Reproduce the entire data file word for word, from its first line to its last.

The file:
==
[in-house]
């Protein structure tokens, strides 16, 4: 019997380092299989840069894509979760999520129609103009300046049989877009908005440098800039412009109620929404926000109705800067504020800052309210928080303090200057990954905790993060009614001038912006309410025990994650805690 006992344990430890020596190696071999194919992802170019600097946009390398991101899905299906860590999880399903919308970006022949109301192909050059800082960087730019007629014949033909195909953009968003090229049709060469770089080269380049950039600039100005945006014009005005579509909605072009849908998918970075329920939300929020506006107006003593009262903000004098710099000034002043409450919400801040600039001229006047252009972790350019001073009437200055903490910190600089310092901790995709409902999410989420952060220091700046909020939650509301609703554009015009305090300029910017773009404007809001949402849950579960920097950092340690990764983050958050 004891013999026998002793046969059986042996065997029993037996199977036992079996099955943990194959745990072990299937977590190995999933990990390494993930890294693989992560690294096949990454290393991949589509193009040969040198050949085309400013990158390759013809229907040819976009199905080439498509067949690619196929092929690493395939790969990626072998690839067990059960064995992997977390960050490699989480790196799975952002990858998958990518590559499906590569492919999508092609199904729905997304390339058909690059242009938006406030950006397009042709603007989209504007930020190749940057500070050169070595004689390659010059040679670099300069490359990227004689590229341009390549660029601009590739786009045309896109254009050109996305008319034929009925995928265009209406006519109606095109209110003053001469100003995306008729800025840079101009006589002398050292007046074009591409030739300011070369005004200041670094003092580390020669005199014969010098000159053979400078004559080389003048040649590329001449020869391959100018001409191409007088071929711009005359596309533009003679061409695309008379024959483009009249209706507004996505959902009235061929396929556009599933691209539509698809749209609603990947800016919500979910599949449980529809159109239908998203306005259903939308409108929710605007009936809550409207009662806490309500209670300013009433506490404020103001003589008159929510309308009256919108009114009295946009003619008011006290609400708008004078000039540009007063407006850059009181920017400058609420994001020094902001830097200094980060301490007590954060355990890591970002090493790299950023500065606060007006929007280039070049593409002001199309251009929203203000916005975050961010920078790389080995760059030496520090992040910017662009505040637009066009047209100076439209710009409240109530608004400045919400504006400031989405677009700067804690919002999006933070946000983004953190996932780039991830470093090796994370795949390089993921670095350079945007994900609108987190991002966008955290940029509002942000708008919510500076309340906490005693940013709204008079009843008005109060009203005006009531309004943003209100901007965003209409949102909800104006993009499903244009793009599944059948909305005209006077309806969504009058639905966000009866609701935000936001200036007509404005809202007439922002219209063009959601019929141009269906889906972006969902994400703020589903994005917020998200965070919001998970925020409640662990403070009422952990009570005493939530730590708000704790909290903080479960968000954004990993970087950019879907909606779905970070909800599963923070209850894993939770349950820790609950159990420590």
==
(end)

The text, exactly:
[in-house]
């Protein structure tokens, strides 16, 4: 019997380092299989840069894509979760999520129609103009300046049989877009908005440098800039412009109620929404926000109705800067504020800052309210928080303090200057990954905790993060009614001038912006309410025990994650805690 006992344990430890020596190696071999194919992802170019600097946009390398991101899905299906860590999880399903919308970006022949109301192909050059800082960087730019007629014949033909195909953009968003090229049709060469770089080269380049950039600039100005945006014009005005579509909605072009849908998918970075329920939300929020506006107006003593009262903000004098710099000034002043409450919400801040600039001229006047252009972790350019001073009437200055903490910190600089310092901790995709409902999410989420952060220091700046909020939650509301609703554009015009305090300029910017773009404007809001949402849950579960920097950092340690990764983050958050 004891013999026998002793046969059986042996065997029993037996199977036992079996099955943990194959745990072990299937977590190995999933990990390494993930890294693989992560690294096949990454290393991949589509193009040969040198050949085309400013990158390759013809229907040819976009199905080439498509067949690619196929092929690493395939790969990626072998690839067990059960064995992997977390960050490699989480790196799975952002990858998958990518590559499906590569492919999508092609199904729905997304390339058909690059242009938006406030950006397009042709603007989209504007930020190749940057500070050169070595004689390659010059040679670099300069490359990227004689590229341009390549660029601009590739786009045309896109254009050109996305008319034929009925995928265009209406006519109606095109209110003053001469100003995306008729800025840079101009006589002398050292007046074009591409030739300011070369005004200041670094003092580390020669005199014969010098000159053979400078004559080389003048040649590329001449020869391959100018001409191409007088071929711009005359596309533009003679061409695309008379024959483009009249209706507004996505959902009235061929396929556009599933691209539509698809749209609603990947800016919500979910599949449980529809159109239908998203306005259903939308409108929710605007009936809550409207009662806490309500209670300013009433506490404020103001003589008159929510309308009256919108009114009295946009003619008011006290609400708008004078000039540009007063407006850059009181920017400058609420994001020094902001830097200094980060301490007590954060355990890591970002090493790299950023500065606060007006929007280039070049593409002001199309251009929203203000916005975050961010920078790389080995760059030496520090992040910017662009505040637009066009047209100076439209710009409240109530608004400045919400504006400031989405677009700067804690919002999006933070946000983004953190996932780039991830470093090796994370795949390089993921670095350079945007994900609108987190991002966008955290940029509002942000708008919510500076309340906490005693940013709204008079009843008005109060009203005006009531309004943003209100901007965003209409949102909800104006993009499903244009793009599944059948909305005209006077309806969504009058639905966000009866609701935000936001200036007509404005809202007439922002219209063009959601019929141009269906889906972006969902994400703020589903994005917020998200965070919001998970925020409640662990403070009422952990009570005493939530730590708000704790909290903080479960968000954004990993970087950019879907909606779905970070909800599963923070209850894993939770349950820790609950159990420590």